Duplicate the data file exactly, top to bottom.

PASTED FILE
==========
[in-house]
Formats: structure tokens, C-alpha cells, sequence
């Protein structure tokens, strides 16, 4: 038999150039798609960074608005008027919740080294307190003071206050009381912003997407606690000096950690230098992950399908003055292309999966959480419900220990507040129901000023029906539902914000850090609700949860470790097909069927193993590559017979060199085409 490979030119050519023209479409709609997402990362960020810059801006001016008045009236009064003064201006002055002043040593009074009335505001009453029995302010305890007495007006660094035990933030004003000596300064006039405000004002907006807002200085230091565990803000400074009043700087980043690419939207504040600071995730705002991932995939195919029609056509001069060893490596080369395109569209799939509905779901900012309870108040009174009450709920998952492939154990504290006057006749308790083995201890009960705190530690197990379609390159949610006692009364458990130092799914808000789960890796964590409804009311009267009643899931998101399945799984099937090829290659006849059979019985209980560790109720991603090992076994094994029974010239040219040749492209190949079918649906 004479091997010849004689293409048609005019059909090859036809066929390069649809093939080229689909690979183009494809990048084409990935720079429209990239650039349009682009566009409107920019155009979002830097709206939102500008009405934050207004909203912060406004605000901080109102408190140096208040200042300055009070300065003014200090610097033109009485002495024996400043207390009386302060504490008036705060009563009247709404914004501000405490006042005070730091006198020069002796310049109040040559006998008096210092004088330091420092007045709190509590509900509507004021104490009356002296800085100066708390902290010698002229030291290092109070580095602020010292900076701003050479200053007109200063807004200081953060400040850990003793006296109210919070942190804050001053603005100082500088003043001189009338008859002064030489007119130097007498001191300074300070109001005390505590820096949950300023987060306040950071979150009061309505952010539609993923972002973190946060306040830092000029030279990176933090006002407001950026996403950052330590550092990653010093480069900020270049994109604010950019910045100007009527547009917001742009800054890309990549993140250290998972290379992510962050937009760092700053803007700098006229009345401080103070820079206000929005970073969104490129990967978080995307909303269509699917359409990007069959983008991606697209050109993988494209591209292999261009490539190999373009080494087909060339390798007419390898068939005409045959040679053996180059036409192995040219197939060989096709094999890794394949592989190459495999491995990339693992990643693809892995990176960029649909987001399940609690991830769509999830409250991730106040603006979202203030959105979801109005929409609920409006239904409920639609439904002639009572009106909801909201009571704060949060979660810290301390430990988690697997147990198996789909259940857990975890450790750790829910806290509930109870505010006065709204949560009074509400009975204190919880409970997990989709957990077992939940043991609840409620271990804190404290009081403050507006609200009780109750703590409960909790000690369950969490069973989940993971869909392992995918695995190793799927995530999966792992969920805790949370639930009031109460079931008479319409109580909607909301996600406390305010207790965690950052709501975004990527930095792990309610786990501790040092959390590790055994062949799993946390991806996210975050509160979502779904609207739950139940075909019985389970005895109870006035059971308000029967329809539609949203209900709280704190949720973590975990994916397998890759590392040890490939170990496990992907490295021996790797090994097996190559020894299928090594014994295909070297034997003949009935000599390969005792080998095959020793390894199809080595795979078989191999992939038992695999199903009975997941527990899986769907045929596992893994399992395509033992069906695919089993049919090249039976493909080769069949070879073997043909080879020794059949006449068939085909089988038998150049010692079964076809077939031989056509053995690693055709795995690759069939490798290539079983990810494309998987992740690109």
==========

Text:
[in-house]
Formats: structure tokens, C-alpha cells, sequence
């Protein structure tokens, strides 16, 4: 038999150039798609960074608005008027919740080294307190003071206050009381912003997407606690000096950690230098992950399908003055292309999966959480419900220990507040129901000023029906539902914000850090609700949860470790097909069927193993590559017979060199085409 490979030119050519023209479409709609997402990362960020810059801006001016008045009236009064003064201006002055002043040593009074009335505001009453029995302010305890007495007006660094035990933030004003000596300064006039405000004002907006807002200085230091565990803000400074009043700087980043690419939207504040600071995730705002991932995939195919029609056509001069060893490596080369395109569209799939509905779901900012309870108040009174009450709920998952492939154990504290006057006749308790083995201890009960705190530690197990379609390159949610006692009364458990130092799914808000789960890796964590409804009311009267009643899931998101399945799984099937090829290659006849059979019985209980560790109720991603090992076994094994029974010239040219040749492209190949079918649906 004479091997010849004689293409048609005019059909090859036809066929390069649809093939080229689909690979183009494809990048084409990935720079429209990239650039349009682009566009409107920019155009979002830097709206939102500008009405934050207004909203912060406004605000901080109102408190140096208040200042300055009070300065003014200090610097033109009485002495024996400043207390009386302060504490008036705060009563009247709404914004501000405490006042005070730091006198020069002796310049109040040559006998008096210092004088330091420092007045709190509590509900509507004021104490009356002296800085100066708390902290010698002229030291290092109070580095602020010292900076701003050479200053007109200063807004200081953060400040850990003793006296109210919070942190804050001053603005100082500088003043001189009338008859002064030489007119130097007498001191300074300070109001005390505590820096949950300023987060306040950071979150009061309505952010539609993923972002973190946060306040830092000029030279990176933090006002407001950026996403950052330590550092990653010093480069900020270049994109604010950019910045100007009527547009917001742009800054890309990549993140250290998972290379992510962050937009760092700053803007700098006229009345401080103070820079206000929005970073969104490129990967978080995307909303269509699917359409990007069959983008991606697209050109993988494209591209292999261009490539190999373009080494087909060339390798007419390898068939005409045959040679053996180059036409192995040219197939060989096709094999890794394949592989190459495999491995990339693992990643693809892995990176960029649909987001399940609690991830769509999830409250991730106040603006979202203030959105979801109005929409609920409006239904409920639609439904002639009572009106909801909201009571704060949060979660810290301390430990988690697997147990198996789909259940857990975890450790750790829910806290509930109870505010006065709204949560009074509400009975204190919880409970997990989709957990077992939940043991609840409620271990804190404290009081403050507006609200009780109750703590409960909790000690369950969490069973989940993971869909392992995918695995190793799927995530999966792992969920805790949370639930009031109460079931008479319409109580909607909301996600406390305010207790965690950052709501975004990527930095792990309610786990501790040092959390590790055994062949799993946390991806996210975050509160979502779904609207739950139940075909019985389970005895109870006035059971308000029967329809539609949203209900709280704190949720973590975990994916397998890759590392040890490939170990496990992907490295021996790797090994097996190559020894299928090594014994295909070297034997003949009935000599390969005792080998095959020793390894199809080595795979078989191999992939038992695999199903009975997941527990899986769907045929596992893994399992395509033992069906695919089993049919090249039976493909080769069949070879073997043909080879020794059949006449068939085909089988038998150049010692079964076809077939031989056509053995690693055709795995690759069939490798290539079983990810494309998987992740690109």